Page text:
Column April 28, 2010: Clear Up Sneaky Cream. Oh, What Can It Mean?

I HAVE a problem with dairy products. Not as big as the problem suffered by the woman I overheard in a sandwich shop on Monday asking if the cream of cauliflower soup was dairy-free, but it is a problem nonetheless. I’m not allergic, I just don’t really like them.

I’ll take a whisper of milk in my tea. I enjoy a bit of cheese. I’m more than partial to ice cream. But the rest of it can just go away – cream, yoghurt, butter, custard, milk, they are like wasps to me, an irritant which, unlike bees, brings nothing to the party.

This means I’m in a constant state of vigilance for the Sneaky Cream, the bit of swirly cream that restaurants drop onto puddings unannounced. It can happen on any dessert, but mostly on ice cream.

In restaurants of a certain calibre, I scour the menu for the one pudding which fits my, admittedly pathetic, criteria, the only pud which is not drowned in cream or custard. This is usually ice cream. I know it’s inconsistent to like ice cream and not like cream, but awkward beggars like me are the price of living in a democracy.

Once I’ve located the ice cream, I read through the description. “Chocolate sauce . . . good. Nuts . . . yep. Brownies . . . excellent. Toffee sauce . . . gosh, this is going a bit over the top, but go on. Any mention of cream? No. Good. I’ll have the Chocolate Nut Brownie Toffee Sundae, please, waitress.”

Then I remember the Sneaky Cream. “Do you put cream on that?” I ask.

“Ooh, yes. A lovely big swirl on the top.”

“OK, don’t. Don’t put the cream on. It’s like wasps. I know it’s inconsistent to . . . ”

At this point, the waitress usually runs away.

But on Sunday, while I was out with family, I was caught unawares. I read the menu and was lulled into a false sense of security. For all the options on the dessert menu were brutally specific about the presence of a swirly bit of cream. All apart from one. The Honeycomb Explosion. “Cornish ice cream infused with honeycomb shards, toffee sauce and Belgian chocolate sauce.” “What would you like, sweetheart?” our kindly waitress asked. “Honeycomb Explosion, please.”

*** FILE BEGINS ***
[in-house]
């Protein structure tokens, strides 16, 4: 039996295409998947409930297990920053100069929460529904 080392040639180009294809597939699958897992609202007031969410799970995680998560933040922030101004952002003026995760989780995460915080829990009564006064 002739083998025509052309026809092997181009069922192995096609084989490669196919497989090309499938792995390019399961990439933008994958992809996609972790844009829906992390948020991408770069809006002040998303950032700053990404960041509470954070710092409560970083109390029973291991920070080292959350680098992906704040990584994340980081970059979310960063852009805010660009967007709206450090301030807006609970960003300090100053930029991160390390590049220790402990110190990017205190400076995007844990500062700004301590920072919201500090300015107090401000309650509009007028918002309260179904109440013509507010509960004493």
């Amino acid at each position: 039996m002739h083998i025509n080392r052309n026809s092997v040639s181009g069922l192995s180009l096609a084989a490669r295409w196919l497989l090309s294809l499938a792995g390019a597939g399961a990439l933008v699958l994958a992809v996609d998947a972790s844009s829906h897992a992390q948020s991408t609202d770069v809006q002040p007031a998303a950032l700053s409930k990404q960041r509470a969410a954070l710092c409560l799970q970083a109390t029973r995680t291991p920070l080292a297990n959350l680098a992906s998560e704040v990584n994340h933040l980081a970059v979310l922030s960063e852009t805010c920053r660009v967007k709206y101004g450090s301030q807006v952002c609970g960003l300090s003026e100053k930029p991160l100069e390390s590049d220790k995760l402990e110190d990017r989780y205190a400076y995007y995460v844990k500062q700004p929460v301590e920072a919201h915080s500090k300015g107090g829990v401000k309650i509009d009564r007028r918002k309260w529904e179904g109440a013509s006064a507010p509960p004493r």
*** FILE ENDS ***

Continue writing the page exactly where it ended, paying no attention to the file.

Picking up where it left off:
“You didn’t tell her no cream,” I was reminded as the waitress departed. “No need,” I said. “The menu was quite specific on this occasion.”

The waitress returned with my Honeycomb Explosion – garnished with a lovely unadvertised wafer and the biggest, swirliest pile of cream in the history of catering. It had almost achieved critical mass – one more milligram and all the cream in the world would have been gravitationally pulled towards it.

It meant I had to do the one thing I hate most in the world – complain in a restaurant. And it wasn’t a straightforward complaint. It was a ridiculously petty complaint. I would be asking the waitress to take it back on the basis that she had added cream, which I don’t like, to something almost entirely made of cream, which I do like.

I decided to take the moral high ground.

“Erm, you’ve given me cream. But there’s no mention of cream on the menu.”

“But we always put cream on it.”

“That’s as maybe, but if I’d known that, I’d have asked for no cream.”

“But we always put cream on it.”

“Why do you put cream on it? I had chips before. You didn’t serve them with a scoop of mash on top.”

The waitress looked me in the eye, murder in mind, the words “The customer is always right” ringing hollow in her head.

“I’ll get you another one,” she said.

“Told you to say no cream,” I was reminded when I sat down.

“Why should I?” My dander was up. “Do I have to check for every unwanted ingredient? Oh, can I have that ice cream without mince, carrots, Babycham and arsenic?”

The waitress returned with a cream-free ice cream and departed. No “sweetheart” this time.

“Oh,” I said. “She didn’t put a wafer in.”

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